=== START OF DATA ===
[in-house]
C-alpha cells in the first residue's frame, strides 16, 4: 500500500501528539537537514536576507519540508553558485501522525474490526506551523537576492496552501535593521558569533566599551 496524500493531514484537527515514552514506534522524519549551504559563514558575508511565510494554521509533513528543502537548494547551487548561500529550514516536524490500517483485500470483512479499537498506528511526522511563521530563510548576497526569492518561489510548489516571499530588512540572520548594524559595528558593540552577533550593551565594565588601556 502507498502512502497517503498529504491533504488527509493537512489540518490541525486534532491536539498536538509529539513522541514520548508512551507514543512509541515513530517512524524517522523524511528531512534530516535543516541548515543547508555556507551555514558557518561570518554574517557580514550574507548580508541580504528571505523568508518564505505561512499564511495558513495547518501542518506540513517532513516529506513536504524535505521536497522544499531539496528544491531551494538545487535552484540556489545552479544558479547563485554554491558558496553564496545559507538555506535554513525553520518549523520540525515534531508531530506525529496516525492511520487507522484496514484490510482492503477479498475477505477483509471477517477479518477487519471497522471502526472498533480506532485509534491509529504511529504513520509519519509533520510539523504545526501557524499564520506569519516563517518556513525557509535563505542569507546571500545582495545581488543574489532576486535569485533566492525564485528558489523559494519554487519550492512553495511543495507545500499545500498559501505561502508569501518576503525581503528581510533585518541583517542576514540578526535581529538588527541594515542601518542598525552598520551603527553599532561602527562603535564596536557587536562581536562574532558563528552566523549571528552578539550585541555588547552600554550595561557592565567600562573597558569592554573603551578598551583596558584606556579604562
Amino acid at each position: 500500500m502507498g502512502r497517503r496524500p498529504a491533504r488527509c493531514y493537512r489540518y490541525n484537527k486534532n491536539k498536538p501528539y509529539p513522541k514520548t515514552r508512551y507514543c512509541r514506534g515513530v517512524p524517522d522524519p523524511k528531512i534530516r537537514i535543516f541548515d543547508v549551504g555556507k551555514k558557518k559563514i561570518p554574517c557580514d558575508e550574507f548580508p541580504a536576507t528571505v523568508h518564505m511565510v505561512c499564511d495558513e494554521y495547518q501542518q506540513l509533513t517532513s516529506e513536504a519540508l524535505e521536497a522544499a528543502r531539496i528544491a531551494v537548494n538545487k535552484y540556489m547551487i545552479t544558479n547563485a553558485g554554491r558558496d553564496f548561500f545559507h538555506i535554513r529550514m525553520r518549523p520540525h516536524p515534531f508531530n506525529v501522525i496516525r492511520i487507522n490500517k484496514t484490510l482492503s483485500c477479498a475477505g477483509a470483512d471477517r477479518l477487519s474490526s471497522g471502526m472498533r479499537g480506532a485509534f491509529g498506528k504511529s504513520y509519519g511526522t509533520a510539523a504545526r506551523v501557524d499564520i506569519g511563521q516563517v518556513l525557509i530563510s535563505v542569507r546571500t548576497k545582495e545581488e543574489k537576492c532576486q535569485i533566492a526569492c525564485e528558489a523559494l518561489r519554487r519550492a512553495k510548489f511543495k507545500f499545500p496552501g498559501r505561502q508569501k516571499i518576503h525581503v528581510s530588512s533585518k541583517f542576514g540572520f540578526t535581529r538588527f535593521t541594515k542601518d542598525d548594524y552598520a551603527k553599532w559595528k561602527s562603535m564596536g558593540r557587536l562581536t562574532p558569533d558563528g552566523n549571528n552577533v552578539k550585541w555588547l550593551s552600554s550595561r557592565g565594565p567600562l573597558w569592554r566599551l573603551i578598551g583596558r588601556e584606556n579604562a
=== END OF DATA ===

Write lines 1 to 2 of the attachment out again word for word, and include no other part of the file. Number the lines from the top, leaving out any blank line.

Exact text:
[in-house]
C-alpha cells in the first residue's frame, strides 16, 4: 500500500501528539537537514536576507519540508553558485501522525474490526506551523537576492496552501535593521558569533566599551 496524500493531514484537527515514552514506534522524519549551504559563514558575508511565510494554521509533513528543502537548494547551487548561500529550514516536524490500517483485500470483512479499537498506528511526522511563521530563510548576497526569492518561489510548489516571499530588512540572520548594524559595528558593540552577533550593551565594565588601556 502507498502512502497517503498529504491533504488527509493537512489540518490541525486534532491536539498536538509529539513522541514520548508512551507514543512509541515513530517512524524517522523524511528531512534530516535543516541548515543547508555556507551555514558557518561570518554574517557580514550574507548580508541580504528571505523568508518564505505561512499564511495558513495547518501542518506540513517532513516529506513536504524535505521536497522544499531539496528544491531551494538545487535552484540556489545552479544558479547563485554554491558558496553564496545559507538555506535554513525553520518549523520540525515534531508531530506525529496516525492511520487507522484496514484490510482492503477479498475477505477483509471477517477479518477487519471497522471502526472498533480506532485509534491509529504511529504513520509519519509533520510539523504545526501557524499564520506569519516563517518556513525557509535563505542569507546571500545582495545581488543574489532576486535569485533566492525564485528558489523559494519554487519550492512553495511543495507545500499545500498559501505561502508569501518576503525581503528581510533585518541583517542576514540578526535581529538588527541594515542601518542598525552598520551603527553599532561602527562603535564596536557587536562581536562574532558563528552566523549571528552578539550585541555588547552600554550595561557592565567600562573597558569592554573603551578598551583596558584606556579604562